The play is full of needed drama and depth while providing a humorous look at the divide between the Black poor and Black middle class with regentrification as the backdrop.

Radio Golf is now at the Studio Theater, 1501 14th Street, NW, through June 28. Performances are Wednesdays - Saturday 8p, Sunday 7p. Select Tuesdays, June 16 and 23, 8p. Matinees are Saturday and Sunday 2p. Tickets $34 -$61. Senior, Military and Group (10 or more) discounts available. Tickets and Parking info: 202-332-3300.

Radio Golf - Pay What You Can -

Saturday, June 20 2:30p


Flaunt a Fashion Show at the Honfleur Gallery in Anacostia

By Millée Spears

The show opened in the heart of Anacostia to a packed house. The audience was comprised of new-world fashionistas dressed in everything from Roman sandals, colorful patent leather pumps to mini skirts galore.

It was truly an international event at Honfluer Gallery's Runway Show with representation of nearly every race, age, and walk of life. One New York artist sat in the audience wearing his own creation of an off the shoulder caplet made completely of vintage neck ties and sporting a Salvador Daliesque moustache! The two- year old Honfleur gallery rocked to the beat of Billy Ocean, the wine flowed and the audience eagerly waited for the show to start.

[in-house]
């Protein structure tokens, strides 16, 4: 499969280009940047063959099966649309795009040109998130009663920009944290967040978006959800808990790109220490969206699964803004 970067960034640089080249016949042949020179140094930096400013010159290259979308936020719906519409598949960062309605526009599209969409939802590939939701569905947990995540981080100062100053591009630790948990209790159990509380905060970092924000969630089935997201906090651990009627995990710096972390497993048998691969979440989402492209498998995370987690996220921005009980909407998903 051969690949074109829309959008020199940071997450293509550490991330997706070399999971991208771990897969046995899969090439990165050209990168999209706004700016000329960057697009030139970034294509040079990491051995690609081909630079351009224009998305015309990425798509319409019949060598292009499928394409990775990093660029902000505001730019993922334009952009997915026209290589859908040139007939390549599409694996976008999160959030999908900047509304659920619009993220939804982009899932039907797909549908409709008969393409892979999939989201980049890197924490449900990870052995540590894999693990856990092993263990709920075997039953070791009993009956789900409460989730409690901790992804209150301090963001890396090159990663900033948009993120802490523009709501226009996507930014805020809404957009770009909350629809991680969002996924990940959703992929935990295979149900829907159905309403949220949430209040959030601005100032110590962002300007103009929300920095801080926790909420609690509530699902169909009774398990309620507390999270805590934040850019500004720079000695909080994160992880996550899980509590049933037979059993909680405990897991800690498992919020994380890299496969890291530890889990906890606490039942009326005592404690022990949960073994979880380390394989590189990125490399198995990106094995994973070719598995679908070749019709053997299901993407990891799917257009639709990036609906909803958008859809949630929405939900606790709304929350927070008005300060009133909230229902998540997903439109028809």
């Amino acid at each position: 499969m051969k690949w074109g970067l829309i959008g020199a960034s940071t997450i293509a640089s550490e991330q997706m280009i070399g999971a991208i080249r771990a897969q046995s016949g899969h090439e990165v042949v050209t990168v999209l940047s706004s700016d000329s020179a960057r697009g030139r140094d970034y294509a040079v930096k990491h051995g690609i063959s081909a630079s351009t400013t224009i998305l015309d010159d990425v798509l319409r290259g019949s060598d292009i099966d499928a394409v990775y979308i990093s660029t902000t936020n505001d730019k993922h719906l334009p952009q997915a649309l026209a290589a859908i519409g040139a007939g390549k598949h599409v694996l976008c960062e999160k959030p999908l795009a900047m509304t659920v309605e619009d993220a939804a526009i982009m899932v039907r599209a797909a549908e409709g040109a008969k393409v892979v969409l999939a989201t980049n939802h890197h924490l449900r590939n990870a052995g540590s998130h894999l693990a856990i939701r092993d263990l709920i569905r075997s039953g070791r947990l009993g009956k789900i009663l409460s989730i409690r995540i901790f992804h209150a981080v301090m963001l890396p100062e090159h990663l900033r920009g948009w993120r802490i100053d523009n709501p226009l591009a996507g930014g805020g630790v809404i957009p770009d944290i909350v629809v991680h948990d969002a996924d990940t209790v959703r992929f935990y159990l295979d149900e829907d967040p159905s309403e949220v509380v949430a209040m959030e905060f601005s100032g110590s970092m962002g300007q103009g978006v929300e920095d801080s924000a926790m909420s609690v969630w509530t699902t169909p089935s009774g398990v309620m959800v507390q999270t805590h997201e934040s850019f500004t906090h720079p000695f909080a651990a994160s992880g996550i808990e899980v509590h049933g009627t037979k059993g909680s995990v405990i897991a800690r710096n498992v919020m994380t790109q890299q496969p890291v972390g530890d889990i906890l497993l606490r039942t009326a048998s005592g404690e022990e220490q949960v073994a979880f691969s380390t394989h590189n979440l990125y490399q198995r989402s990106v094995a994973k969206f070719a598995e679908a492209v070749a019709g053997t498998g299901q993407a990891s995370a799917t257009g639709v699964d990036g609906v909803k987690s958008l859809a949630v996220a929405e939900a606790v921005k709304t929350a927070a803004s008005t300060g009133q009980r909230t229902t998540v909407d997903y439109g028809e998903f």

The show opened with the fashions of Nigerian-born Lara Akinsanya. Her collection featured truly lovely summer frocks in traditional Nigerian textiles with a Western cut, reminiscent of the 50's fit and flare.